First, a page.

• OUR LADY of CZĘSTOCHOWA: st Sigismund parish church, Słomczyn, Poland; source: own collectionOUR LADY of CZĘSTOCHOWA
    St Sigismund parish church, Słomczyn, Poland
    source: own collection
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Roman Catholic
St Sigismund parish
05-507 Słomczyn
85 Wiślana Str.
Konstancin deanery
Warsaw archdiocese, Poland

  • St SIGISMUND: St Sigismund parish church, Słomczyn, Poland; source: own collectionSt SIGISMUND
    St Sigismund parish church, Słomczyn, Poland
    source: own collection
  • St SIGISMUND: XIX c., feretory, St Sigismund parish church, Słomczyn, Poland; source: own collectionSt SIGISMUND
    XIX c., feretory
    St Sigismund parish church, Słomczyn, Poland
    source: own collection
  • St SIGISMUND: XIX c., feretory, St Sigismund parish church, Słomczyn, Poland; source: own collectionSt SIGISMUND
    XIX c., feretory
    St Sigismund parish church, Słomczyn, Poland
    source: own collection
  • St SIGISMUND: XIX c., feretory, St Sigismund parish church, Słomczyn, Poland; source: own collectionSt SIGISMUND
    XIX c., feretory
    St Sigismund parish church, Słomczyn, Poland
    source: own collection
  • St SIGISMUND: XIX c., feretory, St Sigismund parish church, Słomczyn, Poland; source: own collectionSt SIGISMUND
    XIX c., feretory
    St Sigismund parish church, Słomczyn, Poland
    source: own collection
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Martyrology of the clergy — Poland

XX century (1914 – 1989)

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  • BOBKOWSKI Borys; source: Fr Gregory Sosna, M. Antonine Troc-Sosna, „Hierachy, clergy and employees of the Orthodox Church in the 19th—21st centuries within the borders of the Second Polish Republic and post-war Poland”, Warsaw-Bielsk Podlaski 2017, own collection; CLICK TO ZOOM AND DISPLAY INFOBOBKOWSKI Borys
    source: Fr Gregory Sosna, M. Antonine Troc-Sosna, „Hierachy, clergy and employees of the Orthodox Church in the 19th—21st centuries within the borders of the Second Polish Republic and post-war Poland”, Warsaw-Bielsk Podlaski 2017
    own collection

surname

BOBKOWSKI

forename(s)

Borys

function

presbiter (i.e. iereus)

creed

Eastern Orthodox Church ORmore on
en.wikipedia.org
[access: 2014.09.21]

diocese / province

Grodno‐Novogrod OR eparchy (Polish Autocephalous Orthodox Church)more on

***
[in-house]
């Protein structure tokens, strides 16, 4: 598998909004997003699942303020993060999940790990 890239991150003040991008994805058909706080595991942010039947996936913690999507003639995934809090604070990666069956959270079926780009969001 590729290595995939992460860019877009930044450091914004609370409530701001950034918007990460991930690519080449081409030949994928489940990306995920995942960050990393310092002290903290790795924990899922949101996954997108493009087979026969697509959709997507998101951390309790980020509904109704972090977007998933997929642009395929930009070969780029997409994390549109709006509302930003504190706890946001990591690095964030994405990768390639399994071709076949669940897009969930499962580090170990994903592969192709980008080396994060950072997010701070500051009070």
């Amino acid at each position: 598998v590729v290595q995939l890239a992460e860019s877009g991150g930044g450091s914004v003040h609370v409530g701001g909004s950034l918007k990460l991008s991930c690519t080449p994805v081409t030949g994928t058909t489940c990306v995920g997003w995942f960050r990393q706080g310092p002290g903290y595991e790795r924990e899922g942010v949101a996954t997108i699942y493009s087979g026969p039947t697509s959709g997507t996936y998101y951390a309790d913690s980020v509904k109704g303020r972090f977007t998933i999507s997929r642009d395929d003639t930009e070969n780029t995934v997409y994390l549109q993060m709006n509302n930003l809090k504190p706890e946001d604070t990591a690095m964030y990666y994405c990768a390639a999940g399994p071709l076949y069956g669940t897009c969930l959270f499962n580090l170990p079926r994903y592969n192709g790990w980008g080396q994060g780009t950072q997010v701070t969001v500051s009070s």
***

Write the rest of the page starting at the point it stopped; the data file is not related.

drevo-info.ru
[access: 2020.09.24]

date and place
of death

1943

alt. dates and places
of death

Skideltoday: Skidel urban ssov., Grodno dist., Grodno reg., Belarus
more on
en.wikipedia.org
[access: 2023.07.16]

details of death

Perished during World War II, that began with the German and Russian invasion of Poland in 09.1939, after the German attack on 22.06.1941 on their erstwhile ally, the Russians, and the start of the German occupation in unknown circumstances.

The obituary appeared on 02.12.1943.

Buried behind the altar of his church in Skidel.

cause of death

murder

date and place
of birth

20.06.1907

presbyter (holy orders)
ordination

15.02.1930

positions held

till 1943

dean — Skideltoday: Skidel urban ssov., Grodno dist., Grodno reg., Belarus
more on
en.wikipedia.org
[access: 2023.07.16]
OR deanery — acting („ad interim”)

till 1943

parish priest — Skideltoday: Skidel urban ssov., Grodno dist., Grodno reg., Belarus
more on
en.wikipedia.org
[access: 2023.07.16]
⋄ Intercession of the Mother of God OR church ⋄ Skideltoday: Skidel urban ssov., Grodno dist., Grodno reg., Belarus
more on
en.wikipedia.org
[access: 2023.07.16]
OR deanery

vicar — Sukhopoltoday: Sukhopol ssov., Pruzhany dist., Brest reg., Belarus
more on
be.wikipedia.org
[access: 2023.07.16]
⋄ Exaltation of the Lord's Cross OR church ⋄ Pruzhany 1st distr.Orthodox deanery name
today: Pruzhany dist., Brest reg., Belarus

more on
en.wikipedia.org
[access: 2020.11.13]
OR deanery

parish priest — Skideltoday: Skidel urban ssov., Grodno dist., Grodno reg., Belarus
more on
en.wikipedia.org
[access: 2023.07.16]
⋄ Intercession of the Mother of God OR church ⋄ Skideltoday: Skidel urban ssov., Grodno dist., Grodno reg., Belarus
more on
en.wikipedia.org
[access: 2023.07.16]
OR deanery

from 05.11.1933

parish priest — Bludentoday: Pervomaiskaya, Pervomaiskaya ssov., Byaroza‐Kartuskaya dist., Brest reg., Belarus
more on
be.wikipedia.org
[access: 2023.07.16]
⋄ St Nicholas the Wonderworker OR church ⋄ Pruzhany 1st distr.Orthodox deanery name
today: Pruzhany dist., Brest reg., Belarus

more on
en.wikipedia.org
[access: 2020.11.13]
OR deanery

09.05.1931 – 05.11.1933